And there’s a percentage that will never commute again, some companies have sold the corporate office space, some have already started to own this. And I guess I don’t have to hire right here in my city, I’ll go find that fabulous talent 3000 miles away, because we can all work virtually. So I think there will always be more of a virtual and inside component than there would have been otherwise without the pandemic. And listen, like I said, resistance is futile. I’ve watched so many industries go through the product lifecycle and some work towards the top. They embrace inside sales, right? 20 years ago, I was convincing people you could buy a computer over the phone. 10 years ago, it was software over the phone. And now it’s big box retail. It’s pharma. It’s medical, more and more people are getting there, and would have gotten there eventually. But the pandemic forced them to get there. Yeah, they won’t go back. 

Nancy: But why is there so much resistance in general? It doesn’t make any sense to me. 

Lauren: Listen, it’s cheaper. It’s more efficient, right? Harder. It’s harder. And I think that’s something right, because listen, we can’t see each other right now, I’m literally looking at the LinkedIn picture, because I can’t look at you face to face, we’re not on video.

Nancy: I’m waiving at you. I’m just waving. 

Lauren: I see that. That’s nice. So inside sales is harder. It feels also like a departure. It right the traditional face to face long time, culture of that type of sale, feels like their customer demands it. Now, we all know that more and more and more customers are used to self serving the buyers journey, the internet, you know all these newfangled things that are changing the sales experience. They are real. But yeah, there are some industries where I’m used to buying face to face. And I’m used to selling face to face. And that’s where the cutting edge is. That’s the resistance right.  I’m behind the cutting edge. Or I just don’t want to learn the new tricks. 

Nancy: You know, I talk about inside sales and outside sales as two ways of networking. So outside sales, you go to networking events, right, you develop the relationships, hopefully, the decision makers you want to be in front of are going to be attending them right and or you’re referred to prospects that are hopefully are in your target audience, right. A lot of hands have to be shook before conversations are taken to the next level. 

Lauren: That’s a lot of hand sanitizer these days.

Nancy: Oh, yeah, right. Right there. They’re doing the high five or the knuckle. Right. With masks. So the the other side of it is with what we do for a living, we’re very targeted, right, we can have more conversations in a shorter period of time. And we’re doing phone networking. So rather well, rather than shaking a hand, you know, face to face. We’re having those conversations that will take it over the edge. And again, I think there’s a mindset that oh, my God, nobody’s gonna ever want to speak to me. The this doesn’t work. And I totally disagree.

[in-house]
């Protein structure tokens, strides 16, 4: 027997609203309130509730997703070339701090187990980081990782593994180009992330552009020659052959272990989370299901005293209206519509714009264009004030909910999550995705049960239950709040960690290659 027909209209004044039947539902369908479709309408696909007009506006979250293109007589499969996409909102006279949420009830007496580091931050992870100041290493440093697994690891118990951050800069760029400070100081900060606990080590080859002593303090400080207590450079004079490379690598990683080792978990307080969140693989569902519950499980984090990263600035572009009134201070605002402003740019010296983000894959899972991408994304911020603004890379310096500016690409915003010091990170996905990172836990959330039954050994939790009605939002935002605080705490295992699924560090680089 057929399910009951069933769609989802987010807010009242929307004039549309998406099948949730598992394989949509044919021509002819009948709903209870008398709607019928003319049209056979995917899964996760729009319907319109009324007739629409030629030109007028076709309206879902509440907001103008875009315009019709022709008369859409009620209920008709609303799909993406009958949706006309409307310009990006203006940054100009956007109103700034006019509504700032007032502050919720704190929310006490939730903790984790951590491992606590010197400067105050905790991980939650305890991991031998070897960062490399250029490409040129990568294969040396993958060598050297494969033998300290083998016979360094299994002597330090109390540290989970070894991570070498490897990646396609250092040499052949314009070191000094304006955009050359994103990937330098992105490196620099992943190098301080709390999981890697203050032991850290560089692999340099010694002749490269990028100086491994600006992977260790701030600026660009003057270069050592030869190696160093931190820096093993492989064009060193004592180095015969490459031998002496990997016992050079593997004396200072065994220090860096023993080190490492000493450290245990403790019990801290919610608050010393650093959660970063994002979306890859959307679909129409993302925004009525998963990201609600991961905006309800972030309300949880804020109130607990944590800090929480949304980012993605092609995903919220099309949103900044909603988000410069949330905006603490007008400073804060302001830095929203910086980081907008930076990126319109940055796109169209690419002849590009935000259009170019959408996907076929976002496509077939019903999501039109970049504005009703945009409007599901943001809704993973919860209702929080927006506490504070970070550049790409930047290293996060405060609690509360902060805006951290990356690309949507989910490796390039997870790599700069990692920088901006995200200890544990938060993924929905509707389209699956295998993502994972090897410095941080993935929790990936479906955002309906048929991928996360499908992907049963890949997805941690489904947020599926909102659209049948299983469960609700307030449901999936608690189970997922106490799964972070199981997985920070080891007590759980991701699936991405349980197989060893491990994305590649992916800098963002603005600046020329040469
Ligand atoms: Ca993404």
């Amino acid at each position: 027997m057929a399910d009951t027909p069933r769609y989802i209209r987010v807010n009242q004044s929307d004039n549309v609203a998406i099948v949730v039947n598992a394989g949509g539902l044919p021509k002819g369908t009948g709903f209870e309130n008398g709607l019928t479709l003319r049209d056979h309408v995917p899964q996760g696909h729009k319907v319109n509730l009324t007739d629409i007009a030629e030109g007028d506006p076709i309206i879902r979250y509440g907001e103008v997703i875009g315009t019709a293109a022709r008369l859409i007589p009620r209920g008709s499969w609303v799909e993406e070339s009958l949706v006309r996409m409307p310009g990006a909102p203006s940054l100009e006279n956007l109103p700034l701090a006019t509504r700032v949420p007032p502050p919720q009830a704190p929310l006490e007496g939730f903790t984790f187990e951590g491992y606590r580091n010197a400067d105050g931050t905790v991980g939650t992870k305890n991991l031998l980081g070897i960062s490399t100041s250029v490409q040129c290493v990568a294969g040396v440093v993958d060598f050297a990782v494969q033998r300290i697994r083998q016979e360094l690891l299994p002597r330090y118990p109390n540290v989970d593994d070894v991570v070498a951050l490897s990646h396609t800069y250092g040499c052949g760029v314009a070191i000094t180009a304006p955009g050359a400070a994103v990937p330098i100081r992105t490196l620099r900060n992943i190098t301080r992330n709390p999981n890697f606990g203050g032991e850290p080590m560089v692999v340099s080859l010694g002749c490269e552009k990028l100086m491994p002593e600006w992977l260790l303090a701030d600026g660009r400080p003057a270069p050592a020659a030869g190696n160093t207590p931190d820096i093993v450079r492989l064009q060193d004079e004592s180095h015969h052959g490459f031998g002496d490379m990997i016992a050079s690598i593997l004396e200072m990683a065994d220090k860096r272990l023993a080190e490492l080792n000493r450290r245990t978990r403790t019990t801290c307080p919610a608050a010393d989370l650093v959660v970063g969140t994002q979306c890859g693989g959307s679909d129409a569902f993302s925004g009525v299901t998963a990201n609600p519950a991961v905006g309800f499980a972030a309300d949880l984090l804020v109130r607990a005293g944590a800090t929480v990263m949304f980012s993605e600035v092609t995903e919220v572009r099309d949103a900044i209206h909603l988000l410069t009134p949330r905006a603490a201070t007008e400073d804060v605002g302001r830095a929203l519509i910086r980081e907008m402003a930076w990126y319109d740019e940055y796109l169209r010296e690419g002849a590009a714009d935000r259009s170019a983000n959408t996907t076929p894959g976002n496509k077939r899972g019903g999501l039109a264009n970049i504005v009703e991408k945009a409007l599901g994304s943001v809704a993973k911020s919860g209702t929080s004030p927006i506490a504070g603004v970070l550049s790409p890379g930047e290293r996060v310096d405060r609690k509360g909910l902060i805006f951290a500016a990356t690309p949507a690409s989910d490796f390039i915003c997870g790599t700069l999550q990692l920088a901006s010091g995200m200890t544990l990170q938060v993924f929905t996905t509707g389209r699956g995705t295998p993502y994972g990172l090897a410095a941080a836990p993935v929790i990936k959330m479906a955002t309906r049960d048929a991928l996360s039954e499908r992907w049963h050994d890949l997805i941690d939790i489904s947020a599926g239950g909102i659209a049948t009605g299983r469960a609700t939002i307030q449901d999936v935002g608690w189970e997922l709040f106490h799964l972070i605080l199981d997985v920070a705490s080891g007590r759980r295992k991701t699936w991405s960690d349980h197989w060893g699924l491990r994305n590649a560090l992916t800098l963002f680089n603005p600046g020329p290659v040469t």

Lauren: Yeah, you have to disagree. But But listen in, in the change resistor’s defense, we’ve all been telemarketed to at home. And that, right. So there’s your sick, there’s your stigma. I don’t know. I don’t like being called that way. Okay, sure. But guess what I can call 50 people. And you can drive as fast as you can. But you’re not going to see a 10th of that. So that’s that’s the the upside downside right there in a nut shell for sure. 

Nancy: Yeah, you’re right. And then it goes back to what you do. So well. It’s the coaching and the training, to develop the skill to engage with, you know, people that you’ve just never met or seen. 

Lauren: That’s the point, isn’t it? Right? How do we make the phone efficient and not scary? How do we use tips and tricks to get ahold of more people and get through to more people and keep more people on the phone so that we’re, we’re so glad we’re inside quote unquote, or virtual, because we can be more efficient. And we’re not just feeling the whah whah of not getting through to people because it’s high burnout. It’s tough. 

Nancy: Yeah, it is. Thank god for you and me. We may we were the only two standing but I’m not burned out, are you? 

Lauren: No, I love it. And it’s been fun to watch so many new people come to virtual selling. Right and 20 years people aren’t going to say no versus outside sales. So just gonna say sales, right? Maybe don’t play virtual sales instead. Field or virtual. Face to face or virtual or maybe just sales.

Nancy: What sets you apart?

Lauren: Oh, gosh, as an inside seller? As a coach as a trainer as a woman as an entrepreneur?

Nancy: Yes. Yes. Yes. And yes. 

Lauren: Listen, I will, I’m gonna go with that was, I wasn’t ready for that question. And I think the answer I want to hear from any seller too, right. And it’s authenticity. I had an opportunity just this morning to listen to Seth Godin speak. And he has a phrase I love using in my training, and that is, let your freak flag fly. And all too often, as sellers, especially inside sellers, we get all stuck behind our mask, right. And sometimes we have to put on a mask by the way and a cape to feel competent enough to dial out 50 times and get rejected. But when we let that down, when we take the mask off, and just let our personalities shine through.